Shabbat 6 - Four areas for Shabbat

One is not allowed to transfer objects from a private domain to a public domain and vice versa, on Shabbat. If he does so unwittingly, then, once he realizes his mistake, he has to bring a sacrifice. If he does it consciously and there are witnesses who tell him not to do it, he is liable to stoning, and if there are no witnesses, he may be cut off from his spiritual source. What is considered private domain for this purpose? One's house qualifies, but even any area bigger than four by four hand-breadths and surrounded by walls, or partitions, is also considered private. What is considered a public area? Any highway, a large public plaza, a street that is not delimited by doors from both sides, and any place where multitudes walk.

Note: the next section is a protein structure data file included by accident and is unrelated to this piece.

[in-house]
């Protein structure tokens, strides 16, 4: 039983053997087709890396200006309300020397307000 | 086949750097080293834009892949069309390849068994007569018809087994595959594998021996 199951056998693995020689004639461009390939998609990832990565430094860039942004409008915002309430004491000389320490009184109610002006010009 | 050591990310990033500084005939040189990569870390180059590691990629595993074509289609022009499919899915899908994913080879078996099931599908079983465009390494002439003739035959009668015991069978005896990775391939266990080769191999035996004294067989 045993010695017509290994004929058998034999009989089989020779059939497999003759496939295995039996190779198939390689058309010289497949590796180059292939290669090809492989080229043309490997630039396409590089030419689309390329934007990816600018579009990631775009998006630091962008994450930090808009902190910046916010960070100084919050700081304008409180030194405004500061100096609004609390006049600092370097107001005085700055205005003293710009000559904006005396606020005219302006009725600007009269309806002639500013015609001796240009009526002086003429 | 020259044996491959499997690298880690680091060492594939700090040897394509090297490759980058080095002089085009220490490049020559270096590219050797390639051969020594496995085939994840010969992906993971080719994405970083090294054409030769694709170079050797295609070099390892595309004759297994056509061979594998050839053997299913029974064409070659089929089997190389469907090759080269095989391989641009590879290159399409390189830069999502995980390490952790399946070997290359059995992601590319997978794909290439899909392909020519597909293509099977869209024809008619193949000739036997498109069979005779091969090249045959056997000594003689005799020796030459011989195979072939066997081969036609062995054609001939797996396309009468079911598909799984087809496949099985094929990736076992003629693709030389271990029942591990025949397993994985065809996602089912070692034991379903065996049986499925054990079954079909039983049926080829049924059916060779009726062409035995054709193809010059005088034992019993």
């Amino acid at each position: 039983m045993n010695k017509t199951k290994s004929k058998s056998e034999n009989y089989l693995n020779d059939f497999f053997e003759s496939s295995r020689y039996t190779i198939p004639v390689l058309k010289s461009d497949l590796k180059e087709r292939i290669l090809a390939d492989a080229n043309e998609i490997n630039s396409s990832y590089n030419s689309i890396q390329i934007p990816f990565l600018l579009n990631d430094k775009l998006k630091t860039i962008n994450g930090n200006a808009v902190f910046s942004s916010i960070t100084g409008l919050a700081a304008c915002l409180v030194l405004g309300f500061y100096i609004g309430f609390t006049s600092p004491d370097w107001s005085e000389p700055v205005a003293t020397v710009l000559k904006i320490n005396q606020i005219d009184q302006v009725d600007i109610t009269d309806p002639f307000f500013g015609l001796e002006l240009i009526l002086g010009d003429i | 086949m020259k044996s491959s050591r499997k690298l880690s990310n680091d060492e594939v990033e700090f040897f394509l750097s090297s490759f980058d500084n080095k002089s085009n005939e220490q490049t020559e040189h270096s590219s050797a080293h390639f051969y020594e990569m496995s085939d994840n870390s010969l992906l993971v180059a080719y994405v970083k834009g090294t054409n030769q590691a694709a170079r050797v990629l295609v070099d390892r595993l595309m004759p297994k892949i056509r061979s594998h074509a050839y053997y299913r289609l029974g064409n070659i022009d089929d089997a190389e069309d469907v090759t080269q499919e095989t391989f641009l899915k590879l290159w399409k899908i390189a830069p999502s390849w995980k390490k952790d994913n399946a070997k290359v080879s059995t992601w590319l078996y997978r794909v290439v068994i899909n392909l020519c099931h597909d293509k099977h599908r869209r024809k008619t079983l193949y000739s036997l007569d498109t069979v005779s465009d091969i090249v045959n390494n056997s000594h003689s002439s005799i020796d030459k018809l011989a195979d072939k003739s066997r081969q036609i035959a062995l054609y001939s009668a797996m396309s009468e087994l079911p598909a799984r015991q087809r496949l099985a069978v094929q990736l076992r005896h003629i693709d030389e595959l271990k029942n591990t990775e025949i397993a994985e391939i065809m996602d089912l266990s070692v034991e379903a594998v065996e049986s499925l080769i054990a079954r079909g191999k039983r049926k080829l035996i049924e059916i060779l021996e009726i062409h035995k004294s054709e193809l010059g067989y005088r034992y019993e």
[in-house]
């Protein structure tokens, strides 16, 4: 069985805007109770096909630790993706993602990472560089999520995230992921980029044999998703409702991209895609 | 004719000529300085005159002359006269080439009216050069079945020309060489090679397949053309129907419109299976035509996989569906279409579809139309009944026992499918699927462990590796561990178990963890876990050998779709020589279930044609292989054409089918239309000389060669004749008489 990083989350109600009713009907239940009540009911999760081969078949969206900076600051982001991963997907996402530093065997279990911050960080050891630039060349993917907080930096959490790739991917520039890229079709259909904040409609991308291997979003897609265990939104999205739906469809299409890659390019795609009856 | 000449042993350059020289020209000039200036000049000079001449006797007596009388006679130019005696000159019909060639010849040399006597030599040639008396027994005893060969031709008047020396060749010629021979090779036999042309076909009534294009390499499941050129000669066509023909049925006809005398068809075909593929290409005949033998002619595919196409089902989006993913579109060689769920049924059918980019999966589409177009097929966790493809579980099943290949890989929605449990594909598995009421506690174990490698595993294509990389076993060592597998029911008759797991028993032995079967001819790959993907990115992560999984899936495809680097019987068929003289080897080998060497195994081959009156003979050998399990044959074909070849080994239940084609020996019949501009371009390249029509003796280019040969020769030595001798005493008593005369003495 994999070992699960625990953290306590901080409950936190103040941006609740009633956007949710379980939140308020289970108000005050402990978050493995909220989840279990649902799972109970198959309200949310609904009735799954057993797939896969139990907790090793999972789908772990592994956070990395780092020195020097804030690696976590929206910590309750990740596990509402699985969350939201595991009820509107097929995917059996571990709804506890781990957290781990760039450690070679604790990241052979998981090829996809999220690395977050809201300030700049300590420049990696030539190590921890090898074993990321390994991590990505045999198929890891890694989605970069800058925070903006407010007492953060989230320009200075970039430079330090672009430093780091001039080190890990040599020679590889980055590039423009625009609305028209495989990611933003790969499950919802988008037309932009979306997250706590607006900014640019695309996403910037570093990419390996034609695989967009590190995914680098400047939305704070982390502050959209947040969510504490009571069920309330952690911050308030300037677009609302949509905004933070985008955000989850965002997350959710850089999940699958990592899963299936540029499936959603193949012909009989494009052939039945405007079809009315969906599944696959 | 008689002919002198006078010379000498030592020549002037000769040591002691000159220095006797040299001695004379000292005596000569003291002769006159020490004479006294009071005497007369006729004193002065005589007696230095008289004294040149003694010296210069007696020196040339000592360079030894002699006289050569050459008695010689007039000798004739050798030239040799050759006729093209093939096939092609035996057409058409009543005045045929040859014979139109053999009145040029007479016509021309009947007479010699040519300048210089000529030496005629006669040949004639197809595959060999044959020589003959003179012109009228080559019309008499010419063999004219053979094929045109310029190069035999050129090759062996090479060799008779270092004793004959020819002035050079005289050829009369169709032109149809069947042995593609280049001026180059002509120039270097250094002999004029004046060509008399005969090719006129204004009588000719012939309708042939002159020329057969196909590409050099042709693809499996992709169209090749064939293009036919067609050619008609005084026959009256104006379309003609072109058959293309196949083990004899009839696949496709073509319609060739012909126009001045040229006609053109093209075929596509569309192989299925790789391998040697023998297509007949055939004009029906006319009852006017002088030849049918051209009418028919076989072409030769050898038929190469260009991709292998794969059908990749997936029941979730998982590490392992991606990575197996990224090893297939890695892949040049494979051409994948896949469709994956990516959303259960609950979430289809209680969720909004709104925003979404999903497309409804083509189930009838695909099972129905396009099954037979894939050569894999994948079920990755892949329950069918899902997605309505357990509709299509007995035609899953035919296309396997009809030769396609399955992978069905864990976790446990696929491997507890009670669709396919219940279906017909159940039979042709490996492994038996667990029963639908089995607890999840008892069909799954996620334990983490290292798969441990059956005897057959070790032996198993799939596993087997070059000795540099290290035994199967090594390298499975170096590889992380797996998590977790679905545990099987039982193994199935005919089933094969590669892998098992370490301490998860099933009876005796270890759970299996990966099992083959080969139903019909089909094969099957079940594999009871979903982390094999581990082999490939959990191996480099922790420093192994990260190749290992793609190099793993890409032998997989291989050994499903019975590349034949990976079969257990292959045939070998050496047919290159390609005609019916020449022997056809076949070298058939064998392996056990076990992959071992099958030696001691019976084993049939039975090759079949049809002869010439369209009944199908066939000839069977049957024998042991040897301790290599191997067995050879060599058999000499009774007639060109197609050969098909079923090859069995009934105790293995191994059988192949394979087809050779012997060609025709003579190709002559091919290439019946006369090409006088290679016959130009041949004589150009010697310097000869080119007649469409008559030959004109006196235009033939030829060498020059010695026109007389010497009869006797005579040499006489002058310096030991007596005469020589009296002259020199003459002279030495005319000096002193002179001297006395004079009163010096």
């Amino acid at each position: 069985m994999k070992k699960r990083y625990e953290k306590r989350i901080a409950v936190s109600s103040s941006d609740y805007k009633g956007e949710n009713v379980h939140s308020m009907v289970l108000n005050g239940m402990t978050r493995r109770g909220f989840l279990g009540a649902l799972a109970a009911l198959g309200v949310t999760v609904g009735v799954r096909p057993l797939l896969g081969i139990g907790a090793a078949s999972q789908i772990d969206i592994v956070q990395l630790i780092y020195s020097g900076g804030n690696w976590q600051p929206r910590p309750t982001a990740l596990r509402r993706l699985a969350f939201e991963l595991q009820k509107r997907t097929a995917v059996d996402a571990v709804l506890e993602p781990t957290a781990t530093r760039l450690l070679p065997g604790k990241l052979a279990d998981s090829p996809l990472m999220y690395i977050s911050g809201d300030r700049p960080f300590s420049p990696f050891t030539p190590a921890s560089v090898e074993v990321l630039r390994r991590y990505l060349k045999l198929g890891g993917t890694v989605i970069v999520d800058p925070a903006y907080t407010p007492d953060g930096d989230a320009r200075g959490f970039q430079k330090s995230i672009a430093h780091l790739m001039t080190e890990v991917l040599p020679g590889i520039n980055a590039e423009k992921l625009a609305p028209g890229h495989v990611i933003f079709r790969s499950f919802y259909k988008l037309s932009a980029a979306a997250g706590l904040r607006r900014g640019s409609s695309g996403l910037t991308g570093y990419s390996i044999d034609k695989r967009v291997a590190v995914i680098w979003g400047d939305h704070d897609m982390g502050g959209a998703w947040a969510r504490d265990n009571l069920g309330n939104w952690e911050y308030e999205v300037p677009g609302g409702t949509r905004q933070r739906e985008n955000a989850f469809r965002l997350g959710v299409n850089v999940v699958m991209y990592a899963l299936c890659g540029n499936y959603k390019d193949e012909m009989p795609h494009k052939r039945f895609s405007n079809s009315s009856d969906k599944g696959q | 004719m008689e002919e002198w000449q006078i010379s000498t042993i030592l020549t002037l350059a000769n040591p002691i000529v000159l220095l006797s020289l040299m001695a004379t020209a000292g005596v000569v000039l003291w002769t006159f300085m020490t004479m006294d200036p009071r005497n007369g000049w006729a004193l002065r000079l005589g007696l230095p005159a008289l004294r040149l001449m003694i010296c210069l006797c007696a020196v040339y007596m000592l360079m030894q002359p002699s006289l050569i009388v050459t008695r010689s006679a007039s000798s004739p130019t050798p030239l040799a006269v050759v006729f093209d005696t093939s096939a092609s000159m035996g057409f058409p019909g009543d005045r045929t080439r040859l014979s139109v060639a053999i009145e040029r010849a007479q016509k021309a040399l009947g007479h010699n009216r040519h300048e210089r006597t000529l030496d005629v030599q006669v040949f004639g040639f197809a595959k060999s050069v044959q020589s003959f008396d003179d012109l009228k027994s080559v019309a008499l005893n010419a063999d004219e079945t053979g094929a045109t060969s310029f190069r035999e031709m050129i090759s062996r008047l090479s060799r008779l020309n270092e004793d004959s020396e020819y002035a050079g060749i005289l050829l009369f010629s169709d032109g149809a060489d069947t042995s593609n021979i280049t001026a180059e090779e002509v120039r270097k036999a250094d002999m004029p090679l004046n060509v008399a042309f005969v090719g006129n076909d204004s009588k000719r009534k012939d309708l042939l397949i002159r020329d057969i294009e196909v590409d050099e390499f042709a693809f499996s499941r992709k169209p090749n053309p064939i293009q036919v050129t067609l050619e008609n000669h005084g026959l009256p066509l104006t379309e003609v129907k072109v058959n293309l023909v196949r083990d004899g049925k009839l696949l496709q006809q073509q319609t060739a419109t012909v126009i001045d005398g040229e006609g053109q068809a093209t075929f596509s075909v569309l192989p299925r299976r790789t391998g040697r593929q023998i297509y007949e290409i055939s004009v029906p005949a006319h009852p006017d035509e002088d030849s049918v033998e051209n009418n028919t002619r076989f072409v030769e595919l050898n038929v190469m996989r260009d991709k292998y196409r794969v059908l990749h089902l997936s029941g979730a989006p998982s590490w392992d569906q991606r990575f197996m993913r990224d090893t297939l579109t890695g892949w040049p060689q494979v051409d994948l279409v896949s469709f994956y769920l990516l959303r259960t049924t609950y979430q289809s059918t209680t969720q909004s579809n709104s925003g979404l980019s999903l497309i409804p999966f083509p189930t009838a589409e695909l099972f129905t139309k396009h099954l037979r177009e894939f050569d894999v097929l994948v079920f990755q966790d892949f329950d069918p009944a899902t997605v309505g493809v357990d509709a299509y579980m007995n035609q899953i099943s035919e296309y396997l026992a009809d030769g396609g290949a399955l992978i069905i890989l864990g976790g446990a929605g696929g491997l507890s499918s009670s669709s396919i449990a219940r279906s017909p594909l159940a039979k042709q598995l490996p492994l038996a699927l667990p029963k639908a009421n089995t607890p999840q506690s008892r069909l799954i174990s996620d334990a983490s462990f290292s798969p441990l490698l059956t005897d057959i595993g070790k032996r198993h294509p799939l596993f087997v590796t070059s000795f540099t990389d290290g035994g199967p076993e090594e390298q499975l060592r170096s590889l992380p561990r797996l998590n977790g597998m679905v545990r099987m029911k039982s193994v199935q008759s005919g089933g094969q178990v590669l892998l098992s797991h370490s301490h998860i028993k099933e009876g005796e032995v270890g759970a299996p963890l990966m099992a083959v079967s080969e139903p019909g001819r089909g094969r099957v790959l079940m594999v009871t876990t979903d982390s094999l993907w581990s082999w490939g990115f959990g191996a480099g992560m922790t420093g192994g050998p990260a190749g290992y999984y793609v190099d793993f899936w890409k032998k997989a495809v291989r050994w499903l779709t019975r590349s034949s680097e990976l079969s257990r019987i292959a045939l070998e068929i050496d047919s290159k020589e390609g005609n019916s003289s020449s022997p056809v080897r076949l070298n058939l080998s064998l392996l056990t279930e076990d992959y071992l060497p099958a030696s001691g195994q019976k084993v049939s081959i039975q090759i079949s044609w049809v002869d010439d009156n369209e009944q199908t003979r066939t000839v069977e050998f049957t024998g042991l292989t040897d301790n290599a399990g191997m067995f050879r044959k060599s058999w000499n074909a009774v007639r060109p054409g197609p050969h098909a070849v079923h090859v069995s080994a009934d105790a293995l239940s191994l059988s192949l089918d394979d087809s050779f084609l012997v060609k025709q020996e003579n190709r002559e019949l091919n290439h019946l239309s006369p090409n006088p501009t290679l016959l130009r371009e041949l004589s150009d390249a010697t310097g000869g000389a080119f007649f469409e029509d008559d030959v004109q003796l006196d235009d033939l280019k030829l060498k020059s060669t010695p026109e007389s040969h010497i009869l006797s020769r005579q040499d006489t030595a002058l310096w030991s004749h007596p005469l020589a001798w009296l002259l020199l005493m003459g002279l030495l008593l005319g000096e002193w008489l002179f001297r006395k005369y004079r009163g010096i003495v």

There are also areas that are not completely private - because they are not surrounded by walls - nor are they public, since multitudes don't usually go there. Such areas includes a sea and an area in front of a store where merchants show their wares. Since such an area has the traits of both private and public domains, the Sages prohibited carrying in them, just like in public domain, and transfering from them to both a private and a public domain.

Finally, there are areas that are so small and insignificant that were called "exempt," such as a threshold of a house. Because they are so small, one may transfer to them and from them, so long as he does not use it to remove the prohibition altogether, by passing the object first to the threshold and then into the house.

Art: Ferdinand Loyen Du Puigaudeau - Village Plaza